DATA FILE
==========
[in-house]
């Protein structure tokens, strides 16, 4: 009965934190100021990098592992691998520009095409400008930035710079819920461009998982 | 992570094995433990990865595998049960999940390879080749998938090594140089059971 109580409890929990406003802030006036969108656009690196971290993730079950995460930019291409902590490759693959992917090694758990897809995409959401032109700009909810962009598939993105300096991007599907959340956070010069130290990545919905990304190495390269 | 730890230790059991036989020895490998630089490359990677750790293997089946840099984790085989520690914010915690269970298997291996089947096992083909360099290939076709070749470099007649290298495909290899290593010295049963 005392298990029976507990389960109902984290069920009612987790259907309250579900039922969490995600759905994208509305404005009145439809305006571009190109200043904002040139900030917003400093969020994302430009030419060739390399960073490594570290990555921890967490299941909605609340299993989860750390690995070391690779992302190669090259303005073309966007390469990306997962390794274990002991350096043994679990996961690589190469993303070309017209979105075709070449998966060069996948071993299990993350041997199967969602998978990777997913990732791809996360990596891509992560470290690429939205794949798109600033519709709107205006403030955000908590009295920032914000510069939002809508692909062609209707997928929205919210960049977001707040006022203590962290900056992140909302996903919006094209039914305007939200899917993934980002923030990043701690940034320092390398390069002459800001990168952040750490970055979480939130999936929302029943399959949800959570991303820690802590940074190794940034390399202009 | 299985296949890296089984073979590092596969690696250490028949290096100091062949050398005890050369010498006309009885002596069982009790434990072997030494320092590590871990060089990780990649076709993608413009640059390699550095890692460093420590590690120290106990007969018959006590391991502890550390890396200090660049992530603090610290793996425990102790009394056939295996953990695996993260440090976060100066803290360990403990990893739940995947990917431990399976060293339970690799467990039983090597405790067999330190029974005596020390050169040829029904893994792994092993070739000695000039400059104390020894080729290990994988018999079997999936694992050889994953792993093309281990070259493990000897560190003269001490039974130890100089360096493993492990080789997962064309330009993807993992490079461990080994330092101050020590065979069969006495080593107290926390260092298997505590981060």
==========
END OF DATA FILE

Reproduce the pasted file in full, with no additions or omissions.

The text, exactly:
[in-house]
């Protein structure tokens, strides 16, 4: 009965934190100021990098592992691998520009095409400008930035710079819920461009998982 | 992570094995433990990865595998049960999940390879080749998938090594140089059971 109580409890929990406003802030006036969108656009690196971290993730079950995460930019291409902590490759693959992917090694758990897809995409959401032109700009909810962009598939993105300096991007599907959340956070010069130290990545919905990304190495390269 | 730890230790059991036989020895490998630089490359990677750790293997089946840099984790085989520690914010915690269970298997291996089947096992083909360099290939076709070749470099007649290298495909290899290593010295049963 005392298990029976507990389960109902984290069920009612987790259907309250579900039922969490995600759905994208509305404005009145439809305006571009190109200043904002040139900030917003400093969020994302430009030419060739390399960073490594570290990555921890967490299941909605609340299993989860750390690995070391690779992302190669090259303005073309966007390469990306997962390794274990002991350096043994679990996961690589190469993303070309017209979105075709070449998966060069996948071993299990993350041997199967969602998978990777997913990732791809996360990596891509992560470290690429939205794949798109600033519709709107205006403030955000908590009295920032914000510069939002809508692909062609209707997928929205919210960049977001707040006022203590962290900056992140909302996903919006094209039914305007939200899917993934980002923030990043701690940034320092390398390069002459800001990168952040750490970055979480939130999936929302029943399959949800959570991303820690802590940074190794940034390399202009 | 299985296949890296089984073979590092596969690696250490028949290096100091062949050398005890050369010498006309009885002596069982009790434990072997030494320092590590871990060089990780990649076709993608413009640059390699550095890692460093420590590690120290106990007969018959006590391991502890550390890396200090660049992530603090610290793996425990102790009394056939295996953990695996993260440090976060100066803290360990403990990893739940995947990917431990399976060293339970690799467990039983090597405790067999330190029974005596020390050169040829029904893994792994092993070739000695000039400059104390020894080729290990994988018999079997999936694992050889994953792993093309281990070259493990000897560190003269001490039974130890100089360096493993492990080789997962064309330009993807993992490079461990080994330092101050020590065979069969006495080593107290926390260092298997505590981060």